The Middle Child

Homeschooling The Middle Child

The idea of teaching your own kids at home may sound wonderful, challenging and even frightening. More and more parents are opting to home school their children for many different reasons. For some it is strictly a matter of providing a religious education along with classical instruction. For others it may be that they feel that they can do a better job or for others it is simply that they have no other choice.

For me and my wife I guess it was a combination of three, but it was something that we had considered since my oldest was in the first grade. Many friends had opted to do it but we didn’t feel the need, plus my schedule didn’t allow for it. My first two started in public schools that were good, but we later moved to another city and enrolled all three of our children in a private, faith based school at the church we were a part of. The curriculum was supposed to allow each child to go at their own pace so faster learners can move on. In order for it to work well parents were directly involved and the teachers were supposed to offer one one one instruction when needed.

The subject of this material is about middle children and homeschooling, and you may be asking, “how did you get to homeschool your children?” The reason that we need to homeschool was because of my middle child. No, she wasn’t a trouble maker, nor was she dumb, or stupid. In fact she tried to get along with everybody and gave it her best effort to succeed. Lyn had fallen behind in reading and other subjects and her standardized test scores showed that she was at least one grade below normal. Why?

Lyn was also bullied and picked on and the teachers didn’t really offer any help nor make us aware of her situation. Once we were forced to homeschool the challenges began in earnest. We soon learned what dyslexia and other learning disorders were and that each child learns differently and some need more attention and others less. The delight was we got to instruct our children and we could choose our own curriculum, as long as met the state requirements. However we soon learned that there was no one set curriculum for each child that we go do across the board.

My middle child not only was more of a challenge due to dyslexia, she wanted to sit down and just do her work. She didn’t appreciate the oldest sisters distracting jokes and remarks, and she just didn’t want to be bothered. Remember, that there is still sibling rivalry and the competition to do better in certain subjects is always there. Because Lizzie learned without so many visual aids we assumed erroneously that Lyn would be the same way. When she fell behind in a subject that Lizzie excelled in she chalked it up to Lizzie just being smarter and brighter.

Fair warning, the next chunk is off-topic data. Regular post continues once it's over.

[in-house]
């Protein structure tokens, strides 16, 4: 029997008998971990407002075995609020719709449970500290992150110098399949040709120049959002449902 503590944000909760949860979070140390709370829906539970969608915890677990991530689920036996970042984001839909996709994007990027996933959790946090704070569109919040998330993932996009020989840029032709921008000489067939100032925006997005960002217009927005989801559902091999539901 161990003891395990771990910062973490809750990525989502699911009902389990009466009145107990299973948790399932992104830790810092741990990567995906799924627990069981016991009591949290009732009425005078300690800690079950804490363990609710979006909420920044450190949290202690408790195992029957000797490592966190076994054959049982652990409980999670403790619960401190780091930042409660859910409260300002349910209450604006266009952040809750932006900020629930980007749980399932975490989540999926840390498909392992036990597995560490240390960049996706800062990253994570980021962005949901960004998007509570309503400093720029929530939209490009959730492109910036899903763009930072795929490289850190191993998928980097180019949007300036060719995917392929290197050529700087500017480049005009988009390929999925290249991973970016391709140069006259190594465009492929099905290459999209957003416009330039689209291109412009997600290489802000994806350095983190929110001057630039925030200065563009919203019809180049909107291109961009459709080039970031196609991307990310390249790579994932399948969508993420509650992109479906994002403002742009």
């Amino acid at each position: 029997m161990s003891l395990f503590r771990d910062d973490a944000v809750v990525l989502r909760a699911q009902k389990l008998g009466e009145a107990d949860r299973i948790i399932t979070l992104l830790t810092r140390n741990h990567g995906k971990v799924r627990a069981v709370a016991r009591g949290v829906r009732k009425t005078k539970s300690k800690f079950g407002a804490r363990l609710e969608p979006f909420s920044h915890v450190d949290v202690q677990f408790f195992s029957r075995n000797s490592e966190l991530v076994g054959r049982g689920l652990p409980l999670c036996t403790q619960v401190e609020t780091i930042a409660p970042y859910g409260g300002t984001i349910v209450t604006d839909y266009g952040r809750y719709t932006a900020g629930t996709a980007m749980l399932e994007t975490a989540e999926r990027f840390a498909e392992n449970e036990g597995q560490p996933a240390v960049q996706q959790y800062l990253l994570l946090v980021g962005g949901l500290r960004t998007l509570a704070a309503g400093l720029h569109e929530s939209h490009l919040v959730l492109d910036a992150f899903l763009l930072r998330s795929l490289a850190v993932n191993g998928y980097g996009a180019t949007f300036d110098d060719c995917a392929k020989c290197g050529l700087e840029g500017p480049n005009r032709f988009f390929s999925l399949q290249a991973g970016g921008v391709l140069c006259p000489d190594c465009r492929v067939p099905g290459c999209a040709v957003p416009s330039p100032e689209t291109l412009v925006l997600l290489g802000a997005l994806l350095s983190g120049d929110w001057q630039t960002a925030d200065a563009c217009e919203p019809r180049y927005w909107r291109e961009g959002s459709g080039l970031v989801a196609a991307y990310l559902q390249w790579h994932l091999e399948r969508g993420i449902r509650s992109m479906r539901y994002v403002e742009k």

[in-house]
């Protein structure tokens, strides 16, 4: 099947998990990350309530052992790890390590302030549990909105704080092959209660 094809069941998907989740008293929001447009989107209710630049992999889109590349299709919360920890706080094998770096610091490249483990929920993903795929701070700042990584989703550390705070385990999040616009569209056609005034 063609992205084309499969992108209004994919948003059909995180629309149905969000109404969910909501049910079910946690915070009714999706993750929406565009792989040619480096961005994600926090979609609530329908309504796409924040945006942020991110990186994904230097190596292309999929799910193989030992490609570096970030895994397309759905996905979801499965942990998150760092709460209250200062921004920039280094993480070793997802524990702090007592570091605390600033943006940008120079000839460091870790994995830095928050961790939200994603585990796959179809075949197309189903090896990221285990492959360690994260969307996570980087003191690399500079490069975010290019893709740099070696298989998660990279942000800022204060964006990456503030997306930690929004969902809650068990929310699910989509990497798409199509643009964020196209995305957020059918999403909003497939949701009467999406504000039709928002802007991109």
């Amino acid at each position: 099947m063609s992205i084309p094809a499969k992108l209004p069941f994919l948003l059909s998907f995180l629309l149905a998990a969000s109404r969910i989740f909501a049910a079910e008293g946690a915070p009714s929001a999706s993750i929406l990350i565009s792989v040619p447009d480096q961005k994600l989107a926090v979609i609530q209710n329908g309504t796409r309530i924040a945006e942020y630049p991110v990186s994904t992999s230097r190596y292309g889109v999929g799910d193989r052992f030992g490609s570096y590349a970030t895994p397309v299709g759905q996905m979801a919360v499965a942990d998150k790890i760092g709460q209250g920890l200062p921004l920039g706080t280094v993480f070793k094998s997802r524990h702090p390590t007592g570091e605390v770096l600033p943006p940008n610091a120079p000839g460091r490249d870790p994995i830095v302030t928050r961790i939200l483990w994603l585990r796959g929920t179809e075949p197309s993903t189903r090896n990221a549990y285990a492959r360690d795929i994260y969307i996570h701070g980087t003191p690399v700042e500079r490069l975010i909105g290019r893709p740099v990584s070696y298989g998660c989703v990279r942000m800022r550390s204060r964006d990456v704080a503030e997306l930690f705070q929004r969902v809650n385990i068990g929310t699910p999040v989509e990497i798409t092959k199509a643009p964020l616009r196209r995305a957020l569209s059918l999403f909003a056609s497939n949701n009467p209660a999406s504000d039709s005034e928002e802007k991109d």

Visual Aids Please

I will go out of my way to do whatever I need to ensure that my children do their best and excel at whatever they attempt. We became frustrated with Lyn because she couldn’t remember dates or the systems of the body. She did great at foreign languages, but that is a gift all of my children have that I too have. Soon Lyn noticed pictures in her book and quiz books and I quickly learned that she just needs to see it. We learned how to make good use of dry erase boards, and I soon purchased outstanding maps, charts, graphs, and whatever I needed to enhance learning. Now the other two wanted us to teach them with similar aids even though they didn’t require it.

Dealing With Dyslexia

Lyn has never been diagnosed with Dyslexia or any similar disorder but her problem sure fit the definition. When I heard her reading early one morning and said Opapotamus I questioned her and found that the word opossum looked that way to her. So we had to change our game plan an work more and more, one on one. I didn’t know about the techniques that they have now, but we managed to get her going and as I have previously written she now is an avid reader. It took a few years to see those standardized scores get where I felt they could be, but Lyn was in the upper percentiles in almost all subjects.

The Middle Child, The Ordered Child

The middle child was the one that had to do everything in the order laid out. No deviation from schedule. I always gave them a project to do in history on a state or country. Lyn always did a great job but she needed a whole lot more push and help. Sometimes I thought she wanted me to do it for her, which I wouldn’t. She just needed help and guidance but she reached a point where she would say, “I can do it.” The other two either got it done quickly or procrastinated until the end. With Lyn everything had to be done a certain way or it just wasn’t right. If Lizzie gave her project presentation first then next time she just knew that she would be first.